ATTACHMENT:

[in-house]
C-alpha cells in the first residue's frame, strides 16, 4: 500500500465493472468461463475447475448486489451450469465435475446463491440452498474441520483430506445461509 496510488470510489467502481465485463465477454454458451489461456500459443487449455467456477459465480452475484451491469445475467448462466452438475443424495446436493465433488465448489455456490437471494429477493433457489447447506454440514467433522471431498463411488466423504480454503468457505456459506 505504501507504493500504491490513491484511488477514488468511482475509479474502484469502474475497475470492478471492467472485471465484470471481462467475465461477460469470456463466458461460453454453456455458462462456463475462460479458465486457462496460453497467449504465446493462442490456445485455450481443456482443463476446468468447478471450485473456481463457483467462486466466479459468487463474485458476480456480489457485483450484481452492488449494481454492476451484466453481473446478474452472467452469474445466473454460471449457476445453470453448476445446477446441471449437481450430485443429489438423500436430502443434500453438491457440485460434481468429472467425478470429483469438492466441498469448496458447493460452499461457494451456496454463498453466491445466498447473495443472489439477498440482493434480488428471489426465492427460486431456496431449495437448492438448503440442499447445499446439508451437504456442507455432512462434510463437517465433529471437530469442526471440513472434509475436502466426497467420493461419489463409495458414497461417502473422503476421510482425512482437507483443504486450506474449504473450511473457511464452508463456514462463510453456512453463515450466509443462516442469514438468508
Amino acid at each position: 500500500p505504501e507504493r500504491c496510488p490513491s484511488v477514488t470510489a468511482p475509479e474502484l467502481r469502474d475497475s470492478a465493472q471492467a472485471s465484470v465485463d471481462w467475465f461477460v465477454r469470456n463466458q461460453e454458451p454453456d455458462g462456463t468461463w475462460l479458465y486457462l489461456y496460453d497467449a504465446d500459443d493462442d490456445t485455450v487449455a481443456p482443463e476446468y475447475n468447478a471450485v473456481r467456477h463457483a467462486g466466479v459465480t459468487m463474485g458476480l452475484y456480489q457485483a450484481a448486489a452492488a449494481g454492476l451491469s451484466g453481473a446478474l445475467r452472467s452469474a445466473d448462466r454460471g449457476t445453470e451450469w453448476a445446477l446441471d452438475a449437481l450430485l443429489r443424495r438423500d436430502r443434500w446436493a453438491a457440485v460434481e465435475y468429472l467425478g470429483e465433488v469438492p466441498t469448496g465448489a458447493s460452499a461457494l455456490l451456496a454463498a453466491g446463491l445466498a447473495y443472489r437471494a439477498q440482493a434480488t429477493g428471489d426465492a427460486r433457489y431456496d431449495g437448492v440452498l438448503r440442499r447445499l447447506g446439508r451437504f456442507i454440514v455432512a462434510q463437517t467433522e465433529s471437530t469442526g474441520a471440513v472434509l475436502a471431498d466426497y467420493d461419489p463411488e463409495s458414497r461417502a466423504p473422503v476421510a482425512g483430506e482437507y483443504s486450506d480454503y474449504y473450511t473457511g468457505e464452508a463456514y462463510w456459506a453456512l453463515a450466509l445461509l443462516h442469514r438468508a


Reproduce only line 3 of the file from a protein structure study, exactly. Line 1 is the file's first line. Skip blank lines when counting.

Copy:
Amino acid at each position: 500500500p505504501e507504493r500504491c496510488p490513491s484511488v477514488t470510489a468511482p475509479e474502484l467502481r469502474d475497475s470492478a465493472q471492467a472485471s465484470v465485463d471481462w467475465f461477460v465477454r469470456n463466458q461460453e454458451p454453456d455458462g462456463t468461463w475462460l479458465y486457462l489461456y496460453d497467449a504465446d500459443d493462442d490456445t485455450v487449455a481443456p482443463e476446468y475447475n468447478a471450485v473456481r467456477h463457483a467462486g466466479v459465480t459468487m463474485g458476480l452475484y456480489q457485483a450484481a448486489a452492488a449494481g454492476l451491469s451484466g453481473a446478474l445475467r452472467s452469474a445466473d448462466r454460471g449457476t445453470e451450469w453448476a445446477l446441471d452438475a449437481l450430485l443429489r443424495r438423500d436430502r443434500w446436493a453438491a457440485v460434481e465435475y468429472l467425478g470429483e465433488v469438492p466441498t469448496g465448489a458447493s460452499a461457494l455456490l451456496a454463498a453466491g446463491l445466498a447473495y443472489r437471494a439477498q440482493a434480488t429477493g428471489d426465492a427460486r433457489y431456496d431449495g437448492v440452498l438448503r440442499r447445499l447447506g446439508r451437504f456442507i454440514v455432512a462434510q463437517t467433522e465433529s471437530t469442526g474441520a471440513v472434509l475436502a471431498d466426497y467420493d461419489p463411488e463409495s458414497r461417502a466423504p473422503v476421510a482425512g483430506e482437507y483443504s486450506d480454503y474449504y473450511t473457511g468457505e464452508a463456514y462463510w456459506a453456512l453463515a450466509l445461509l443462516h442469514r438468508a